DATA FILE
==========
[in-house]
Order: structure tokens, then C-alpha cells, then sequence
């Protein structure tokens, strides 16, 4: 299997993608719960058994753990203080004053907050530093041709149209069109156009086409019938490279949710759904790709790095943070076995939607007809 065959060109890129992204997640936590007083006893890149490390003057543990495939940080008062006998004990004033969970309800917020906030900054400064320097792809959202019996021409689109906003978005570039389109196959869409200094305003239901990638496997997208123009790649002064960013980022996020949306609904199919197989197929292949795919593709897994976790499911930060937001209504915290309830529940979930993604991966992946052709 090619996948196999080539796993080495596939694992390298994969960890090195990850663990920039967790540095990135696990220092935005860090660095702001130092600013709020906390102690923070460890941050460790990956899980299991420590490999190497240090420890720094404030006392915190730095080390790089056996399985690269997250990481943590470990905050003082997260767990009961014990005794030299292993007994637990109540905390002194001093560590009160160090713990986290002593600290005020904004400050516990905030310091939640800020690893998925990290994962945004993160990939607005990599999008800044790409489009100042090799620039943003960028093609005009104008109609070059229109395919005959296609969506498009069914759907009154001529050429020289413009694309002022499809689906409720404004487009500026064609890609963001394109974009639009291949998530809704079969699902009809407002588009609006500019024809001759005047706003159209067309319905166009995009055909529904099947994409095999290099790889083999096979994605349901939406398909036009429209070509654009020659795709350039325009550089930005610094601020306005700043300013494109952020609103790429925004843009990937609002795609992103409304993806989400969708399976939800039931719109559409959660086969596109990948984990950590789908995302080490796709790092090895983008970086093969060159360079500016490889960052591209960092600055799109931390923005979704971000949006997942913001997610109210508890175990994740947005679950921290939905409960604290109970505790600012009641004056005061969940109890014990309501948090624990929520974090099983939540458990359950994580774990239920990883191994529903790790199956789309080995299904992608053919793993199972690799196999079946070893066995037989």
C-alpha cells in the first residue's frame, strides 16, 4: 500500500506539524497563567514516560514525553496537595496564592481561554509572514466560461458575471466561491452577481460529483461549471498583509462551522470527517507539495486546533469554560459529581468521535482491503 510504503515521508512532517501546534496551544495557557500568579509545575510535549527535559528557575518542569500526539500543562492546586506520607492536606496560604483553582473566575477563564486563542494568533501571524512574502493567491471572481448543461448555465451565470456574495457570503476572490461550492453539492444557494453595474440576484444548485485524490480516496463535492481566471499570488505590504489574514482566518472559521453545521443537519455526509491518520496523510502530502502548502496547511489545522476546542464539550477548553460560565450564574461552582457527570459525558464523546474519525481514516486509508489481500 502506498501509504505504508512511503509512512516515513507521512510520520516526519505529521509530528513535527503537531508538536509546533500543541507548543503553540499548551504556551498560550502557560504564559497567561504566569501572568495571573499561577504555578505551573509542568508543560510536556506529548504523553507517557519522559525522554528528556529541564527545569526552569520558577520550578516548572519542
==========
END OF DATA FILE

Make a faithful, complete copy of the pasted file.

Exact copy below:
[in-house]
Order: structure tokens, then C-alpha cells, then sequence
């Protein structure tokens, strides 16, 4: 299997993608719960058994753990203080004053907050530093041709149209069109156009086409019938490279949710759904790709790095943070076995939607007809 065959060109890129992204997640936590007083006893890149490390003057543990495939940080008062006998004990004033969970309800917020906030900054400064320097792809959202019996021409689109906003978005570039389109196959869409200094305003239901990638496997997208123009790649002064960013980022996020949306609904199919197989197929292949795919593709897994976790499911930060937001209504915290309830529940979930993604991966992946052709 090619996948196999080539796993080495596939694992390298994969960890090195990850663990920039967790540095990135696990220092935005860090660095702001130092600013709020906390102690923070460890941050460790990956899980299991420590490999190497240090420890720094404030006392915190730095080390790089056996399985690269997250990481943590470990905050003082997260767990009961014990005794030299292993007994637990109540905390002194001093560590009160160090713990986290002593600290005020904004400050516990905030310091939640800020690893998925990290994962945004993160990939607005990599999008800044790409489009100042090799620039943003960028093609005009104008109609070059229109395919005959296609969506498009069914759907009154001529050429020289413009694309002022499809689906409720404004487009500026064609890609963001394109974009639009291949998530809704079969699902009809407002588009609006500019024809001759005047706003159209067309319905166009995009055909529904099947994409095999290099790889083999096979994605349901939406398909036009429209070509654009020659795709350039325009550089930005610094601020306005700043300013494109952020609103790429925004843009990937609002795609992103409304993806989400969708399976939800039931719109559409959660086969596109990948984990950590789908995302080490796709790092090895983008970086093969060159360079500016490889960052591209960092600055799109931390923005979704971000949006997942913001997610109210508890175990994740947005679950921290939905409960604290109970505790600012009641004056005061969940109890014990309501948090624990929520974090099983939540458990359950994580774990239920990883191994529903790790199956789309080995299904992608053919793993199972690799196999079946070893066995037989």
C-alpha cells in the first residue's frame, strides 16, 4: 500500500506539524497563567514516560514525553496537595496564592481561554509572514466560461458575471466561491452577481460529483461549471498583509462551522470527517507539495486546533469554560459529581468521535482491503 510504503515521508512532517501546534496551544495557557500568579509545575510535549527535559528557575518542569500526539500543562492546586506520607492536606496560604483553582473566575477563564486563542494568533501571524512574502493567491471572481448543461448555465451565470456574495457570503476572490461550492453539492444557494453595474440576484444548485485524490480516496463535492481566471499570488505590504489574514482566518472559521453545521443537519455526509491518520496523510502530502502548502496547511489545522476546542464539550477548553460560565450564574461552582457527570459525558464523546474519525481514516486509508489481500 502506498501509504505504508512511503509512512516515513507521512510520520516526519505529521509530528513535527503537531508538536509546533500543541507548543503553540499548551504556551498560550502557560504564559497567561504566569501572568495571573499561577504555578505551573509542568508543560510536556506529548504523553507517557519522559525522554528528556529541564527545569526552569520558577520550578516548572519542